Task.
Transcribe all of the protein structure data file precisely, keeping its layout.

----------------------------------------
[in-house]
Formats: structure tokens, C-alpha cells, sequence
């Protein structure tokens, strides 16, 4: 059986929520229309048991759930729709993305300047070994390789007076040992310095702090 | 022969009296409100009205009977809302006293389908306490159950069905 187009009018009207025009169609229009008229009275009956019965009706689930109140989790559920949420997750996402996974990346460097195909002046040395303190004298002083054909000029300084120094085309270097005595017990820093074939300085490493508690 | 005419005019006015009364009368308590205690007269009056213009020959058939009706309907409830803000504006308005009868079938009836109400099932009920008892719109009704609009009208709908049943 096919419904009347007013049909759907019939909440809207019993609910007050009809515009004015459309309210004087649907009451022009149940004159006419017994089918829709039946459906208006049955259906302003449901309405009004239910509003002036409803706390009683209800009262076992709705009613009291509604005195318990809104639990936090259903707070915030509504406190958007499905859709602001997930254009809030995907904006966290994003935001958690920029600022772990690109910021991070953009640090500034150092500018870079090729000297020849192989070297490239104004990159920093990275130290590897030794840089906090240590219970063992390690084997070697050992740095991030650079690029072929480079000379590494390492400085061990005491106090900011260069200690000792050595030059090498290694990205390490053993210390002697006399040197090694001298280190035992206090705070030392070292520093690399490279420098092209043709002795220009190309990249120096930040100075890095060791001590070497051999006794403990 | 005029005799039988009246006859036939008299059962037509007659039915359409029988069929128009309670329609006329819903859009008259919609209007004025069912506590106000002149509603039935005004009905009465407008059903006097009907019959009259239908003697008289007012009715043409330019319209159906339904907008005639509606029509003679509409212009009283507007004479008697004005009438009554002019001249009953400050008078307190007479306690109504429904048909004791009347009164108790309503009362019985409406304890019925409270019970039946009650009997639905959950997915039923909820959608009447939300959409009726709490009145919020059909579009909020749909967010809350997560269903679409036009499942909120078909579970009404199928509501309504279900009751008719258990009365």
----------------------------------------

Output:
[in-house]
Formats: structure tokens, C-alpha cells, sequence
């Protein structure tokens, strides 16, 4: 059986929520229309048991759930729709993305300047070994390789007076040992310095702090 | 022969009296409100009205009977809302006293389908306490159950069905 187009009018009207025009169609229009008229009275009956019965009706689930109140989790559920949420997750996402996974990346460097195909002046040395303190004298002083054909000029300084120094085309270097005595017990820093074939300085490493508690 | 005419005019006015009364009368308590205690007269009056213009020959058939009706309907409830803000504006308005009868079938009836109400099932009920008892719109009704609009009208709908049943 096919419904009347007013049909759907019939909440809207019993609910007050009809515009004015459309309210004087649907009451022009149940004159006419017994089918829709039946459906208006049955259906302003449901309405009004239910509003002036409803706390009683209800009262076992709705009613009291509604005195318990809104639990936090259903707070915030509504406190958007499905859709602001997930254009809030995907904006966290994003935001958690920029600022772990690109910021991070953009640090500034150092500018870079090729000297020849192989070297490239104004990159920093990275130290590897030794840089906090240590219970063992390690084997070697050992740095991030650079690029072929480079000379590494390492400085061990005491106090900011260069200690000792050595030059090498290694990205390490053993210390002697006399040197090694001298280190035992206090705070030392070292520093690399490279420098092209043709002795220009190309990249120096930040100075890095060791001590070497051999006794403990 | 005029005799039988009246006859036939008299059962037509007659039915359409029988069929128009309670329609006329819903859009008259919609209007004025069912506590106000002149509603039935005004009905009465407008059903006097009907019959009259239908003697008289007012009715043409330019319209159906339904907008005639509606029509003679509409212009009283507007004479008697004005009438009554002019001249009953400050008078307190007479306690109504429904048909004791009347009164108790309503009362019985409406304890019925409270019970039946009650009997639905959950997915039923909820959608009447939300959409009726709490009145919020059909579009909020749909967010809350997560269903679409036009499942909120078909579970009404199928509501309504279900009751008719258990009365």